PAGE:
His discussion of fiction and non-fiction was very interesting indeed.  I was struck by his noting the effect that fiction can have on the people who read it.  This can be extreme, as in the case of “the Werther effect,” or humorous, as in the examples of people writing Eco who do not seem to understand that his fiction is actually fiction.

The last essay was devoted to lists.  Eco has written an entire book on lists and their function within writing and literature.  Among the many uses of lists, the most interesting that he mentions are lists created in an effort to express the inexpressible, that is lists written with an eye toward created a sense of transcendence.  The chapter is filled (note: filled) with fascinating lists, many created by Eco himself and from his own works.  I suppose it is a mark of Eco’s genius that he could make a subject like lists interesting and thought-provoking, which he does here.

This is an eclectic little book, that, like his co-authored work, This is Not the End of the Book, will fascinate, occasionally befuddle, and frequently challenge the reader.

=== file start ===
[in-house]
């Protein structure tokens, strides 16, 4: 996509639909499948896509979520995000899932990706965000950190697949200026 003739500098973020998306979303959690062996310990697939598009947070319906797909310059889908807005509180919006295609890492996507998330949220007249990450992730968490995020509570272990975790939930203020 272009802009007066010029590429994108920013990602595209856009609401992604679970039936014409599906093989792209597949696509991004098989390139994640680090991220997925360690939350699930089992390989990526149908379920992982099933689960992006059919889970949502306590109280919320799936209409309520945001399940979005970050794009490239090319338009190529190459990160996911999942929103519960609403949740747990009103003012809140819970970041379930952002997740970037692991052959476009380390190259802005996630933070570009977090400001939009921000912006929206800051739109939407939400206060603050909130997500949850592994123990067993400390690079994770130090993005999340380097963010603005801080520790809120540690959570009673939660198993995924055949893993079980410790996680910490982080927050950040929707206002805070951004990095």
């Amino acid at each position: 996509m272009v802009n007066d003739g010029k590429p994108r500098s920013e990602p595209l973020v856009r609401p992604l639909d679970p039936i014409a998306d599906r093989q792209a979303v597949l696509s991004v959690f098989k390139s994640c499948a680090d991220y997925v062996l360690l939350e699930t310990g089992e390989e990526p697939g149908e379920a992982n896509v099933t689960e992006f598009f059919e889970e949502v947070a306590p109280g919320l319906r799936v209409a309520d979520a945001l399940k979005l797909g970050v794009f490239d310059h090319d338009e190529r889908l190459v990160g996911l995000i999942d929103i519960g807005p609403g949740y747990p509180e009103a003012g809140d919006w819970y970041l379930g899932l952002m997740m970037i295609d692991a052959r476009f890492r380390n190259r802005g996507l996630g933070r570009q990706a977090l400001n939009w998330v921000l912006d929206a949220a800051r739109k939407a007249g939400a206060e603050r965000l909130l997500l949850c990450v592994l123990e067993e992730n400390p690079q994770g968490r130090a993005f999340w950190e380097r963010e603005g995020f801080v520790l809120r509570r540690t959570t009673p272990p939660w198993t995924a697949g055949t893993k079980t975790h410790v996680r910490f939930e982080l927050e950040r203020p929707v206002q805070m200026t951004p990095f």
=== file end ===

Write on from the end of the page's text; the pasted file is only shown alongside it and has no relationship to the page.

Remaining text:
William Peter Blatty’s The Exorcist

Last year I saw a notice that a fortieth anniversary edition of William Peter Blatty’s 1971 novel, The Exorcist, would be released.  I struggled a bit with whether or not read it, mainly because my dad had read it shortly after it came out and he tells the story of waking one night with a strong sense that he needed to get the novel out of the house immediately.  He did so immediately.  Of course – and this is no credit to my generation – the novel, while certainly terrifying, is in some ways less jarring to those of us who have grown up under its shadow (the movie was released in 1974, the year I was born) and who have been vaguely familiar with the basic gist of it than it was to the generation on which it was dropped.  Quite honestly many of the elements that scandalized the public in the 1970’s are pretty much available to all on prime time TV any night of the week now and have been for years.  This numbing, I repeat, is nota compliment to today’s culture!